"A range of factors have been pinpointed for what has come to be called the “hiatus” or “pause” in warming, which the scientists said they expected to be temporary. These include small airborne particles known as aerosols from volcanic eruptions that have a cooling effect as they reflect sunlight back into space; the impact of the regular cycle of solar activity; the sensitivity of the climate to greenhouse gases, and the way the oceans absorb heat."
There are innumerable variables in the climate system that could be responsible for the warming slowdown. These scientists have identified some of the likeliest culprits, but one professor admitted that they “don’t fully understand the relative importance of these different factors.”
That’s a big problem, considering most green legislation aimed at reducing emissions calls for measures to prevent very specific degrees of warming. This recent warming plateau is exposing our limited understanding of climate, and it’s effectively killing the rationale for green policies that limit growth and, at the most basic level, try to force people to do things they would rather not do.
The biggest cause of climate skepticism isn’t evil oil companies and campaigns of disinformation; it is the inability of greens to refrain from overstating their case and insisting dogmatically and self righteously on more certainty than the frustrating facts can give.
When it comes to climate change, we have to trust our scientists, because they know lots of big scary words
Some deserved derision from Sean Thomas below:
Whither the weather? As you may have heard, a conference of national forecasters assembled this week in Exeter: to discuss the future of the British climate, following the spate of harsher than expected winters, and unusually wet summers, since 2007.
Already, commentators are asking if global warming is to blame. In particular, some are wondering if the direction of the Jet Stream is being altered by Arctic ice melt. Others are speculating that natural variations, such as the “Atlantic multi-decadal oscillation”, might be responsible for recent evolutions.
However, most of this reportage has been second-hand. Unprecedentedly, I had direct access to the meteorologists concerned, as I was in Exeter in spirit form, and I managed to speak to the principal actors.
First, I asked Stephen Belcher, the head of the Met Office Hadley Centre, whether the recent extended winter was related to global warming. Shaking his famous “ghost stick”, and fingering his trademark necklace of sharks’ teeth and mammoth bones, the loin-clothed Belcher blew smoke into a conch, and replied,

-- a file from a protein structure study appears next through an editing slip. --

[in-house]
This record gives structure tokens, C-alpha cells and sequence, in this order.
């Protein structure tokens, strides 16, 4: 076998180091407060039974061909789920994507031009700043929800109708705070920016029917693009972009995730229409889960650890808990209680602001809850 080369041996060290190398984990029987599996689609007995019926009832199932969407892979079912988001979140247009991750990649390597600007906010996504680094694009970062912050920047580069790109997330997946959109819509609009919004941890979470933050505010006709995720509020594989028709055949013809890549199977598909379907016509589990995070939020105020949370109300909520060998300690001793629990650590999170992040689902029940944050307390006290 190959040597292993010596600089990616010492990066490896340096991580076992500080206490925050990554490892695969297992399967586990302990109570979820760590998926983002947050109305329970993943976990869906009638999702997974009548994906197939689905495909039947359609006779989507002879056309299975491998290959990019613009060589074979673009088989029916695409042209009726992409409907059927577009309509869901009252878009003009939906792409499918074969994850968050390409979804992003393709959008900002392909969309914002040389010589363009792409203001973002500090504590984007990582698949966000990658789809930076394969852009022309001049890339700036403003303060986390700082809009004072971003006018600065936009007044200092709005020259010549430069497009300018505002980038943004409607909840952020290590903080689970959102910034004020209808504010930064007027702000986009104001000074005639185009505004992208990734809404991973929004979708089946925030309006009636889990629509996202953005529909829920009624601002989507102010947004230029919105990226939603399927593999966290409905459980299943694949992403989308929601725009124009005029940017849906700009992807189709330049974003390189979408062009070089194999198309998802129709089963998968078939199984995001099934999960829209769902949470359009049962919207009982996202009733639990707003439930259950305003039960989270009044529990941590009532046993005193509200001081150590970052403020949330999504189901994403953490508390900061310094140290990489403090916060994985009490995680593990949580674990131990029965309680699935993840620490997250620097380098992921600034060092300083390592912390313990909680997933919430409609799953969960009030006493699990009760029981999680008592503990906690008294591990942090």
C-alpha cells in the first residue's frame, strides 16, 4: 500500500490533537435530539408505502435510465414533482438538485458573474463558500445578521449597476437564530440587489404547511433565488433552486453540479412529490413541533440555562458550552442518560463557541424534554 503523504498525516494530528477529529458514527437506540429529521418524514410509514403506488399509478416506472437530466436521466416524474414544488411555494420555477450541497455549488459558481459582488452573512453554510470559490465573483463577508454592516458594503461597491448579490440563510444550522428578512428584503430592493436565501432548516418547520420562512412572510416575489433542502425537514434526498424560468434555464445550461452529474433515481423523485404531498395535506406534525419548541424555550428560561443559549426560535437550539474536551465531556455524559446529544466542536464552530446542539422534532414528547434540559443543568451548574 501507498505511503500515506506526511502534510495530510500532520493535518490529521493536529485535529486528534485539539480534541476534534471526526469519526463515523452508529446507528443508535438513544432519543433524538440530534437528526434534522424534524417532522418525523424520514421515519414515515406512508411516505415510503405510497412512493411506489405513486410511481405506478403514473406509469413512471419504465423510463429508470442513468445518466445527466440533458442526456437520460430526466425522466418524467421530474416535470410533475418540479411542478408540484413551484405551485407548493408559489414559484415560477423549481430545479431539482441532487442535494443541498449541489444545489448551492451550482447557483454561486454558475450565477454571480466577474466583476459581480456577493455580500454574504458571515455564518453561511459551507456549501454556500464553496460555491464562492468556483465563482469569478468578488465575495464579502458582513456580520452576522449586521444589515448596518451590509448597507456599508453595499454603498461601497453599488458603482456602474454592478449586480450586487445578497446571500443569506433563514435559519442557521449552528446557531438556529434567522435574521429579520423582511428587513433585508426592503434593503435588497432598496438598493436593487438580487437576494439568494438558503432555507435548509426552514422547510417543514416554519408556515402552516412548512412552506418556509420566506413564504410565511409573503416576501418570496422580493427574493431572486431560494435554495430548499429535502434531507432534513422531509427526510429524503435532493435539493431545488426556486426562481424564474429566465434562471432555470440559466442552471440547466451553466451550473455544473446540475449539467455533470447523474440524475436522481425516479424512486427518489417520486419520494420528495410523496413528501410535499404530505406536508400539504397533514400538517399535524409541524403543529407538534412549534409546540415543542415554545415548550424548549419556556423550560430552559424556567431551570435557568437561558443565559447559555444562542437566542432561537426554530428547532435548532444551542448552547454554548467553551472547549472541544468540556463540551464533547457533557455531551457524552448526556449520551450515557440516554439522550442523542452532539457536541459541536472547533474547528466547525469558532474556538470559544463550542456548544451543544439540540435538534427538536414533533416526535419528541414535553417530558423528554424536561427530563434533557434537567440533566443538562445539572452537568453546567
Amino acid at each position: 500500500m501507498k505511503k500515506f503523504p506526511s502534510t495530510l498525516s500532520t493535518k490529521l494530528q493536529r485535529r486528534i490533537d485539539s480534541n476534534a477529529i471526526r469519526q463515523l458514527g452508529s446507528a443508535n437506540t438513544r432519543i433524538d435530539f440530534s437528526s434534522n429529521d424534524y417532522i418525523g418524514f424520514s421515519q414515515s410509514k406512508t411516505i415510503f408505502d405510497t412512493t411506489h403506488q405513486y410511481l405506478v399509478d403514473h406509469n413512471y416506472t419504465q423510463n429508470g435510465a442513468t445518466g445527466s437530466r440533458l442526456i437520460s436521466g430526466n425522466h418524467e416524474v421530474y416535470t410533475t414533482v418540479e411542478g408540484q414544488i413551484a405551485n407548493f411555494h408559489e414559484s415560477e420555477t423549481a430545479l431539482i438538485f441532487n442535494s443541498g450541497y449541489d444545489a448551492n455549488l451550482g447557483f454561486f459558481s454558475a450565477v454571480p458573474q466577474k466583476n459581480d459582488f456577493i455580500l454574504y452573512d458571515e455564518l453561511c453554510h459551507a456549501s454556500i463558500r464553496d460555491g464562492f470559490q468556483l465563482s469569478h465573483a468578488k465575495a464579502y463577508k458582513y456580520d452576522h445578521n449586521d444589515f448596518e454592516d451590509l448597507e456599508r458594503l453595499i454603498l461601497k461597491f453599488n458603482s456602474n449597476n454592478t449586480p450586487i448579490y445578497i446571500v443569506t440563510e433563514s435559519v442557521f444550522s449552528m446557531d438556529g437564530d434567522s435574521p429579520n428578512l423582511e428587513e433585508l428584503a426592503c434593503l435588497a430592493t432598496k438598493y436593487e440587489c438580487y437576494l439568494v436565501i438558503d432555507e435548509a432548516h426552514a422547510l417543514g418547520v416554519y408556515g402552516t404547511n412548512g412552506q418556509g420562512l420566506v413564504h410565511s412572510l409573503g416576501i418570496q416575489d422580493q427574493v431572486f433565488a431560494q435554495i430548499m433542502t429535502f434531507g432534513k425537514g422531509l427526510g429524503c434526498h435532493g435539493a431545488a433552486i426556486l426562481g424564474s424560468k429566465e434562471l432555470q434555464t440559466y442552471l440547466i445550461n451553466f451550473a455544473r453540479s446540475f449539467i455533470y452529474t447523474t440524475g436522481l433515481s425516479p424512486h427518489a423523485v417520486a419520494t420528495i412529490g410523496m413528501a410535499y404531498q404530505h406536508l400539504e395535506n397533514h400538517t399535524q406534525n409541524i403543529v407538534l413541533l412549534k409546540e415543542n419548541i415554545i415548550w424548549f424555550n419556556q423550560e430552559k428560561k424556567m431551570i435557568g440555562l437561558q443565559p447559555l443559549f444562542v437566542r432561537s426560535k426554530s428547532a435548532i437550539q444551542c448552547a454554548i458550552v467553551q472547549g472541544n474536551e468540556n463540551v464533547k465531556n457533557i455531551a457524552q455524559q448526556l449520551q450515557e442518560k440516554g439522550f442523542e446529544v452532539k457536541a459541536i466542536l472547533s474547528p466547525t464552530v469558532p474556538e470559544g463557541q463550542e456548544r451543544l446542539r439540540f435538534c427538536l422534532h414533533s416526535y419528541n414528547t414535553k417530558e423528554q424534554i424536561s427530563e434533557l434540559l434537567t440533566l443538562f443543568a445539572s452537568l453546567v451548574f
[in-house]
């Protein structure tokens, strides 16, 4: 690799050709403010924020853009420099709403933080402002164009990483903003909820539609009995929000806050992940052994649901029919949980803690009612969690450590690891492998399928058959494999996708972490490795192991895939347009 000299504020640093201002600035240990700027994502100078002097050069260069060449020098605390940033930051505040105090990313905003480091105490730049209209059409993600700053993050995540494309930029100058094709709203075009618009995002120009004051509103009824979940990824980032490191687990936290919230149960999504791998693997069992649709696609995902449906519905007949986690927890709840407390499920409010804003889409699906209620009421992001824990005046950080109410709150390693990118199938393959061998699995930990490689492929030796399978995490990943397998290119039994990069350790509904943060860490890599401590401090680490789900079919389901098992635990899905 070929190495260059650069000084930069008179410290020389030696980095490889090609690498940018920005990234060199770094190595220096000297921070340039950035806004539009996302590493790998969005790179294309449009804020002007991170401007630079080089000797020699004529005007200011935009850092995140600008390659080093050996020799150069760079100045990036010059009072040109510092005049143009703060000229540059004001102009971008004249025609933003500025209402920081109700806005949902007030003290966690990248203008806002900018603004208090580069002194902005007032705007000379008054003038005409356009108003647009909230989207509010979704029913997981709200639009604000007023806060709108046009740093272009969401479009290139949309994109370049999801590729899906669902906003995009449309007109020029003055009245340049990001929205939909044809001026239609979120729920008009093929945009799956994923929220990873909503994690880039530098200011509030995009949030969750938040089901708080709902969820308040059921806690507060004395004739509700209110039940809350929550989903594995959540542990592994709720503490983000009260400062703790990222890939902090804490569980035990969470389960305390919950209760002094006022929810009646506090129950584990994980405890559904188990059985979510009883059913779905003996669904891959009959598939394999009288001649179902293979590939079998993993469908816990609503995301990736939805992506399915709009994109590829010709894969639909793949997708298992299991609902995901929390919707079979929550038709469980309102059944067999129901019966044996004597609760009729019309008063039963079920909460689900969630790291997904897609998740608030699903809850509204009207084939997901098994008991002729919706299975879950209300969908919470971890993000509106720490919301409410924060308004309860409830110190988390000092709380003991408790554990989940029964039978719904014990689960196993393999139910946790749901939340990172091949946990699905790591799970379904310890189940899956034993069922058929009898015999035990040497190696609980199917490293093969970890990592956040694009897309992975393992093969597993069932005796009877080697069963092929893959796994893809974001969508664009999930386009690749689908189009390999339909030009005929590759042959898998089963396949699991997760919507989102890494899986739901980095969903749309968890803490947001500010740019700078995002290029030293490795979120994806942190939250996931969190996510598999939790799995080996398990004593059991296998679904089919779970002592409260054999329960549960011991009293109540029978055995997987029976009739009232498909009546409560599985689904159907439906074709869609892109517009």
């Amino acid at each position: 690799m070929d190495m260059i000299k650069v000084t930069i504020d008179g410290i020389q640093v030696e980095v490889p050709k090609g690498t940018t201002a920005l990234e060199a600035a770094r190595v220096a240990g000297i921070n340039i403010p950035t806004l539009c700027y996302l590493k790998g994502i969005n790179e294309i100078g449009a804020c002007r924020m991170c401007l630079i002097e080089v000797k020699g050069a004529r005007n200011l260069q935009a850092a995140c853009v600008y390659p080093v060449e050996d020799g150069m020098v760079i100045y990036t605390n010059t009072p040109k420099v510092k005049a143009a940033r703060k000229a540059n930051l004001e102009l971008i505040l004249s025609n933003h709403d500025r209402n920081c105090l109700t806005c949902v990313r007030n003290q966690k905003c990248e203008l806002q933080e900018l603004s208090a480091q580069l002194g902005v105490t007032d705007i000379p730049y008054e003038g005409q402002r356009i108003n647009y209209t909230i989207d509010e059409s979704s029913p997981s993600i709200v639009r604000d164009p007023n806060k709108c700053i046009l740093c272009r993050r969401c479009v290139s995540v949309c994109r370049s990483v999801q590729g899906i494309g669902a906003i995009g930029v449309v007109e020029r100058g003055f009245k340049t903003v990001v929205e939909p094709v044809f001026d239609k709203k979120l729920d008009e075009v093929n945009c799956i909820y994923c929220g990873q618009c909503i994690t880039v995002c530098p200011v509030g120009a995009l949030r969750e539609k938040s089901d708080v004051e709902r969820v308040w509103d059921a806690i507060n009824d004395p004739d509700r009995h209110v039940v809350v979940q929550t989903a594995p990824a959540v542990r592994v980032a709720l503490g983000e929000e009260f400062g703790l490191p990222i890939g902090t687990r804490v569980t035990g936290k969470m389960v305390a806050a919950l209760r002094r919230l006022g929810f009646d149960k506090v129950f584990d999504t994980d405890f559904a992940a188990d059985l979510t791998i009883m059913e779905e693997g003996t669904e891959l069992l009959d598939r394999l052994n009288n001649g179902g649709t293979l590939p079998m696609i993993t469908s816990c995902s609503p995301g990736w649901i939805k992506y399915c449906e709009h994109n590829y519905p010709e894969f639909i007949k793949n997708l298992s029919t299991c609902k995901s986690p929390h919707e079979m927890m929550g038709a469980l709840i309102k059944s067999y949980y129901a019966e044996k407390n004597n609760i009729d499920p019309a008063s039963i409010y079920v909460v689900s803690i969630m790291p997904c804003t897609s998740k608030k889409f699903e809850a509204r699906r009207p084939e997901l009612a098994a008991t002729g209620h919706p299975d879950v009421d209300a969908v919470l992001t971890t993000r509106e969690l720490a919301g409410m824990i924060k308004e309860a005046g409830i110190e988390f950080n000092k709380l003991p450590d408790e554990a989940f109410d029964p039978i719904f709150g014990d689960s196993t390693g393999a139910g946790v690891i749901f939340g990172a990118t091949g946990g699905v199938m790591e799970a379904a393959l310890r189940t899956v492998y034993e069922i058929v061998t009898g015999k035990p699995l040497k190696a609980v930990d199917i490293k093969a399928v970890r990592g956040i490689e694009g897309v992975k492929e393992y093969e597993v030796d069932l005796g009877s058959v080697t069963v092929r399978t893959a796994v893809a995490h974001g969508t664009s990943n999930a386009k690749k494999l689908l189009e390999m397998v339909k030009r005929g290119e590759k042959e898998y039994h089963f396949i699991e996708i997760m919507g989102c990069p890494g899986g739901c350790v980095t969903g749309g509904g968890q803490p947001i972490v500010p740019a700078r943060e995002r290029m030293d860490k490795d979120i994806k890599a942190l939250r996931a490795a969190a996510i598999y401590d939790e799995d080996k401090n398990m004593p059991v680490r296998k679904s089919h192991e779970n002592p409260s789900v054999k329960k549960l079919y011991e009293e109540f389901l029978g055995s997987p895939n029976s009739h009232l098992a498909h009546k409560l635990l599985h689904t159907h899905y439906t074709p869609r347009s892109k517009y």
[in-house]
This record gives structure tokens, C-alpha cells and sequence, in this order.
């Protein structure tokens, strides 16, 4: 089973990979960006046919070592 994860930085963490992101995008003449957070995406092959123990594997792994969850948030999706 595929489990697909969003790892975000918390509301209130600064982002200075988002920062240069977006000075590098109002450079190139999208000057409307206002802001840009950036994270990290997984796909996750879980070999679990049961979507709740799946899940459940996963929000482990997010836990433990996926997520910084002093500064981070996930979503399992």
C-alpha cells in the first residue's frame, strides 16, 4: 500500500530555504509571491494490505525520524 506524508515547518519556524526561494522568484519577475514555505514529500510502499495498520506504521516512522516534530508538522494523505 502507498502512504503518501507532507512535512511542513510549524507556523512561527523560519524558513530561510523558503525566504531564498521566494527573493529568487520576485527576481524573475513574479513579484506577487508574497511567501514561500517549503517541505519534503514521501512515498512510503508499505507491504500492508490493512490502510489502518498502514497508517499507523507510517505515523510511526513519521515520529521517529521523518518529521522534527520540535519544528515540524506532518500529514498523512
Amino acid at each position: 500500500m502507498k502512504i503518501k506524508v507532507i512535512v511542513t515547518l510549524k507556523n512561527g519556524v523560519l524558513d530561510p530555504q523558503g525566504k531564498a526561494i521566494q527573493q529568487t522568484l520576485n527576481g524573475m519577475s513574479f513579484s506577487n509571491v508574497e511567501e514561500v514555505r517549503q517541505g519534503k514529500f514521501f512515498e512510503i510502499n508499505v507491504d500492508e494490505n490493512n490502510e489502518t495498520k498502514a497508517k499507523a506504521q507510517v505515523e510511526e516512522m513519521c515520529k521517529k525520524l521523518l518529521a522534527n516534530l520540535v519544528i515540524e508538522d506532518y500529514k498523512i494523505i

“Here come de heap big warmy. Bigtime warmy warmy. Is big big hot. Plenty big warm burny hot. Hot! Hot hot! But now not hot. Not hot now. De hot come go, come go. Now Is Coldy Coldy. Is ice. Hot den cold. Frreeeezy ice til hot again. Den de rain. It faaaalllll. Make pasty.”
Startled by this sobering analysis, I moved on to Professor Rowan Sutton, Climate Director of NCAS at the University of Reading. Professor Sutton said that many scientists are, as of this moment, examining the complex patterns in the North Atlantic, and trying to work out whether the current run of inclement European winters will persist.
When pressed on the particular outlook for the British Isles. Professor Sutton shook his head, moaned eerily unto the heavens, and stuffed his fingers into the entrails of a recently disembowelled chicken, bought fresh from Waitrose in Teignmouth.
Hurling the still-beating heart of the chicken into a shallow copper salver, Professor Sutton inhaled the aroma of burning incense, then told the Telegraph: “The seven towers of Agamemnon tremble. Much is the discord in the latitude of Gemini. When, when cry the sirens of doom and love. Speckly showers on Tuesday.”
It’s a pretty stark analysis, and not without merit. There are plenty of climate change scientists who are equally forthright on the possibilities of change, or no change, and of more hot, or less hot, or of rain, or no rain, or of Britain turning into the Sahara by next weekend, or instead becoming a freezing cold Frostyworld ruled by a strange, glistening ice-queen – crucially, it all depends on the time of day you ask them, and whether or not they had asparagus the day before.
So who are we to believe? For a final word, I turned to the greatest climate change scientist of all, Dr David Viner, one-time senior research scientist at the climatic research unit of the University of East Anglia, who predicted in 2000 that, within a few years, winter snowfall would become "a very rare and exciting event".
However, he was trapped under a glacier in Stockport, so was unable to comment at the time the Telegraph went to press.
Climate Alarmism’s 10,000 Commandments
by PAUL DRIESSEN
The United States will "do more," before it's "too late" to prevent "dangerous" global warming, President Obama told Berliners last week. If Congress won't act, he will, by regulating carbon dioxide emissions from power plants, increasing subsidies and reduce environmental overview for wind and solar projects on federal lands, and issuing other rules that will adversely affect economic growth and job creation.
Indeed, his Environmental Protection Agency is already devising new rules that will sharply curtail carbon dioxide emissions, by regulating thousands of facilities that use hydrocarbon energy - and thus ultimately almost everything Americans make, grow, ship, eat and do.
However, the manmade global warming "disasters" exist only in computer models and assertions by scientists who are addicted to billions in government Climate Armageddon grants. Moreover, the "preventative measures" are far worse than the disasters EPA claims to be preventing.